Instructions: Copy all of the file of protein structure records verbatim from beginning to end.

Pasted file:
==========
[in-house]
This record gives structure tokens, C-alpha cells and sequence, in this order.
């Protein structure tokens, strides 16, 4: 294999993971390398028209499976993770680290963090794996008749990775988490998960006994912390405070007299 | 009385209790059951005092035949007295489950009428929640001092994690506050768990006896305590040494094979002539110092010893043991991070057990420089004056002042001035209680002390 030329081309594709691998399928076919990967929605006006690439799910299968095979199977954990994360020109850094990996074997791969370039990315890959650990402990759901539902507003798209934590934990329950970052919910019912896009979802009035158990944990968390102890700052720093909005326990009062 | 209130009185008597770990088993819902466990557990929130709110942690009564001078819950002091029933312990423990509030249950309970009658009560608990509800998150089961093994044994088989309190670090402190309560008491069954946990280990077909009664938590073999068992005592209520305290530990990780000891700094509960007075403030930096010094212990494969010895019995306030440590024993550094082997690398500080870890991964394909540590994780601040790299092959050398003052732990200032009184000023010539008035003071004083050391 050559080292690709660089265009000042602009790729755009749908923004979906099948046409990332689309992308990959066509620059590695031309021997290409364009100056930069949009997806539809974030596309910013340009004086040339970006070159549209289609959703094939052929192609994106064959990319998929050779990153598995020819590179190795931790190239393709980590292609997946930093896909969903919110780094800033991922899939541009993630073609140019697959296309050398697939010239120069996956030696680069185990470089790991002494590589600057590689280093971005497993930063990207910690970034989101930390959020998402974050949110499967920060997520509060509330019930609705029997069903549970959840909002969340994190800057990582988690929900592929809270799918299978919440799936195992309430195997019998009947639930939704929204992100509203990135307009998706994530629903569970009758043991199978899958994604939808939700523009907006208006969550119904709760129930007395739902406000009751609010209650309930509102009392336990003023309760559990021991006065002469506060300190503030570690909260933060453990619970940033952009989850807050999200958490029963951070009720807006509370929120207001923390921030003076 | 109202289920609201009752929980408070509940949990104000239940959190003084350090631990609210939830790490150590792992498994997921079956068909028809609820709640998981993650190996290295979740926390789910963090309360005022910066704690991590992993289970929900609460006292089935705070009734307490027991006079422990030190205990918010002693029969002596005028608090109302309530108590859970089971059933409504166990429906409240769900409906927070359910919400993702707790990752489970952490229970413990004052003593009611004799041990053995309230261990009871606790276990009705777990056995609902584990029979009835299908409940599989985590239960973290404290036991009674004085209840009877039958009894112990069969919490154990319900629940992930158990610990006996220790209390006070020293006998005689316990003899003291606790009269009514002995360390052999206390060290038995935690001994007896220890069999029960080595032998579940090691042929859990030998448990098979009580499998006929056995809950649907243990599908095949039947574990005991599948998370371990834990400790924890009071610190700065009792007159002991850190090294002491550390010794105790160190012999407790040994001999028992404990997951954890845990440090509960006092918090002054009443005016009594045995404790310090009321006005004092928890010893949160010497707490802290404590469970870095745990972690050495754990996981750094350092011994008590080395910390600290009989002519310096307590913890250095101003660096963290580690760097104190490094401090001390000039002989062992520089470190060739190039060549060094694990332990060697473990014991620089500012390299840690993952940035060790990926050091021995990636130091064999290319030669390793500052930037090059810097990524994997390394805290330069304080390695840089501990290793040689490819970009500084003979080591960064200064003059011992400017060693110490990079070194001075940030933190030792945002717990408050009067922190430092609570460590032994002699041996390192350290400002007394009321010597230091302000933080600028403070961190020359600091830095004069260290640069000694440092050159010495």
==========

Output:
[in-house]
This record gives structure tokens, C-alpha cells and sequence, in this order.
């Protein structure tokens, strides 16, 4: 294999993971390398028209499976993770680290963090794996008749990775988490998960006994912390405070007299 | 009385209790059951005092035949007295489950009428929640001092994690506050768990006896305590040494094979002539110092010893043991991070057990420089004056002042001035209680002390 030329081309594709691998399928076919990967929605006006690439799910299968095979199977954990994360020109850094990996074997791969370039990315890959650990402990759901539902507003798209934590934990329950970052919910019912896009979802009035158990944990968390102890700052720093909005326990009062 | 209130009185008597770990088993819902466990557990929130709110942690009564001078819950002091029933312990423990509030249950309970009658009560608990509800998150089961093994044994088989309190670090402190309560008491069954946990280990077909009664938590073999068992005592209520305290530990990780000891700094509960007075403030930096010094212990494969010895019995306030440590024993550094082997690398500080870890991964394909540590994780601040790299092959050398003052732990200032009184000023010539008035003071004083050391 050559080292690709660089265009000042602009790729755009749908923004979906099948046409990332689309992308990959066509620059590695031309021997290409364009100056930069949009997806539809974030596309910013340009004086040339970006070159549209289609959703094939052929192609994106064959990319998929050779990153598995020819590179190795931790190239393709980590292609997946930093896909969903919110780094800033991922899939541009993630073609140019697959296309050398697939010239120069996956030696680069185990470089790991002494590589600057590689280093971005497993930063990207910690970034989101930390959020998402974050949110499967920060997520509060509330019930609705029997069903549970959840909002969340994190800057990582988690929900592929809270799918299978919440799936195992309430195997019998009947639930939704929204992100509203990135307009998706994530629903569970009758043991199978899958994604939808939700523009907006208006969550119904709760129930007395739902406000009751609010209650309930509102009392336990003023309760559990021991006065002469506060300190503030570690909260933060453990619970940033952009989850807050999200958490029963951070009720807006509370929120207001923390921030003076 | 109202289920609201009752929980408070509940949990104000239940959190003084350090631990609210939830790490150590792992498994997921079956068909028809609820709640998981993650190996290295979740926390789910963090309360005022910066704690991590992993289970929900609460006292089935705070009734307490027991006079422990030190205990918010002693029969002596005028608090109302309530108590859970089971059933409504166990429906409240769900409906927070359910919400993702707790990752489970952490229970413990004052003593009611004799041990053995309230261990009871606790276990009705777990056995609902584990029979009835299908409940599989985590239960973290404290036991009674004085209840009877039958009894112990069969919490154990319900629940992930158990610990006996220790209390006070020293006998005689316990003899003291606790009269009514002995360390052999206390060290038995935690001994007896220890069999029960080595032998579940090691042929859990030998448990098979009580499998006929056995809950649907243990599908095949039947574990005991599948998370371990834990400790924890009071610190700065009792007159002991850190090294002491550390010794105790160190012999407790040994001999028992404990997951954890845990440090509960006092918090002054009443005016009594045995404790310090009321006005004092928890010893949160010497707490802290404590469970870095745990972690050495754990996981750094350092011994008590080395910390600290009989002519310096307590913890250095101003660096963290580690760097104190490094401090001390000039002989062992520089470190060739190039060549060094694990332990060697473990014991620089500012390299840690993952940035060790990926050091021995990636130091064999290319030669390793500052930037090059810097990524994997390394805290330069304080390695840089501990290793040689490819970009500084003979080591960064200064003059011992400017060693110490990079070194001075940030933190030792945002717990408050009067922190430092609570460590032994002699041996390192350290400002007394009321010597230091302000933080600028403070961190020359600091830095004069260290640069000694440092050159010495």